Hotwire, one of the best-known hotel booking sites out there, has built a kingdom out of discounted hotel prices.
But Hotwire's lowest rates, called Hot Rates, have always come with a risk: You won't know the name of the hotel until after you've made a nonrefundable payment in full. Before that, all you're given to go by are a general neighborhood location, the star level of the service, and a list of amenities.
Here's an example I found when I wanted a New York City hotel under $100 per night.
The two hotels in this screen grab illustrate Hotwire's cloaked bargains, which are mixed in with quotes from named hotels. The photos are generic, so you can't easily tell which place you'd wind up with—will it be a dump or a diamond?
You could probably figure out the hotel's true identity using the process of elimination, combing through this nameless hotel's list of amenities and matching them precisely to the same lists at hotels in the area. That would take forever.
But hang on. There are actually additional clues embedded in these listings that will give you a much better idea. In fact, based on this listing, you'll be able to pinpoint the exact hotel without even leaving Hotwire.
Here's how. (You'll need to do this on a desktop computer, not a smartphone.)
Step One: Click the hotel you're curious about so that a new page opens.
Somewhere in the top half of the resulting page, you will probably see a box like this, with a "Show hotels" button on it. (Not all listings have this box—but many do. So look for it. It's your key to figuring out the hotel.)
Pay no attention to the hyperactive "Book soon!" nudge. The last person to book may have gotten the Yotel, but that doesn't mean anything. The Yotel is just in the same quality category as this hotel. This hotel is not the Yotel, as we shall soon see.
Step Two: Now, open that "Show hotels" box in a new tab three times. On an Apple desktop computer, you can do that with command-click; on a PC, it's control-click. Or you can right-click and choose the option to open in a new tab. Do this three times, so that three new window tabs stack up.
Step Three: Each of your three new tabs should display a slightly different list of hotels. Here are the three I got for this listing, one in each new tab I created.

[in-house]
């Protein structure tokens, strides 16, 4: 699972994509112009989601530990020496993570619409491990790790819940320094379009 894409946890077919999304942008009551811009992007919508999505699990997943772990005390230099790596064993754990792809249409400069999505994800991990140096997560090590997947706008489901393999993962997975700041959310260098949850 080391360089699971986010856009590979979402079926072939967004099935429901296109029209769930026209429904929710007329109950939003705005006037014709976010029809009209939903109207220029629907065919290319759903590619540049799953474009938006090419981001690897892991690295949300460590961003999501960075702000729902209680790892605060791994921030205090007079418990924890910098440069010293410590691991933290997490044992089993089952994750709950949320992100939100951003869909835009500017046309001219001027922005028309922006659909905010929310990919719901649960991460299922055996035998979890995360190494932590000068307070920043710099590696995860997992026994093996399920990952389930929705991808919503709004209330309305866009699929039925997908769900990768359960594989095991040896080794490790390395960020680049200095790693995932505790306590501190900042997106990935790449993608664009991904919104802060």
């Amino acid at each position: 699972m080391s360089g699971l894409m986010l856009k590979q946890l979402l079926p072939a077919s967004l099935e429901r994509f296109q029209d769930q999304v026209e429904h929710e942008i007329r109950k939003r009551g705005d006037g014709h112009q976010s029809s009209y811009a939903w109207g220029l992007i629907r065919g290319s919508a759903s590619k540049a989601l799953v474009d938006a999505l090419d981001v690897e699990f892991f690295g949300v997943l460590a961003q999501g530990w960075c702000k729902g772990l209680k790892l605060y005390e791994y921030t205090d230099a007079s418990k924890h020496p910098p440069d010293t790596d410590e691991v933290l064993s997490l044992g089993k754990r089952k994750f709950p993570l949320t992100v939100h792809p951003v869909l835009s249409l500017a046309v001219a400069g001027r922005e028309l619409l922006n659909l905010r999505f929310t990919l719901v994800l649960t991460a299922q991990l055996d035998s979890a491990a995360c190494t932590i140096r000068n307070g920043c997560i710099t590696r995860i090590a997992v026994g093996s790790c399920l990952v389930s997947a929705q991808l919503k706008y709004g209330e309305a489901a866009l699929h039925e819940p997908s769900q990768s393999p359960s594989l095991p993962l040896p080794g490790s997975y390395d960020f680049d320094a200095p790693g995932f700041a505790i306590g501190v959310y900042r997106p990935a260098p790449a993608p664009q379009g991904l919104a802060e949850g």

Because Hotwire promises you that the hidden hotel is one of these three hotels, you can now deduce which one it has to be. It's the only hotel that appears on all three lists. The list is randomly generated each time you open a new tab, but the true hotel will always be among them, as promised.
This cloaked Hotwire hotel, then, is the Paramount Hotel Times Square.
Want to double-check your guess? There's one more step to go.
Step Four: Back on the original listing, you'll notice that a customer review rating is included, even though the hotel's name is omitted. In this case, the mystery hotel, which we now strongly suspect is the Paramount, has 444 customer reviews. (Not all hotels on Hotwire display review counts, so this isn't surefire, but enough places have counts to give you some solid options.)
All you have to do now is scroll through the nondiscounted listings for hotels that have names. No-name hotels on Hotwire are almost always sold on the same site for a higher price using the real name.
If you scroll down (it may take a few pages), you'll find there is one other hotel that lists 444 reviews.
Lo and behold, it's the Paramount Hotel Times Square.
Just like that, with minimal research, you have learned that if you book using the Hot Rate instead of the regular listing, you'll save $25 off a $124 room.
You'll also notice you were misled from the start, and the $124 "full" price listed here is nowhere near the $165 that Hotwire claimed was the regular price when we started out.
This is why you can't use the alleged "top" price as a research point; hotel booking sites like Hotwire are notoriously slippery about prices.
So it's perfectly fair for you to be slippery about figuring out their game, don't you think?
There are also ways to deduce the names of the mystery hotels at Priceline. Here's our story on that.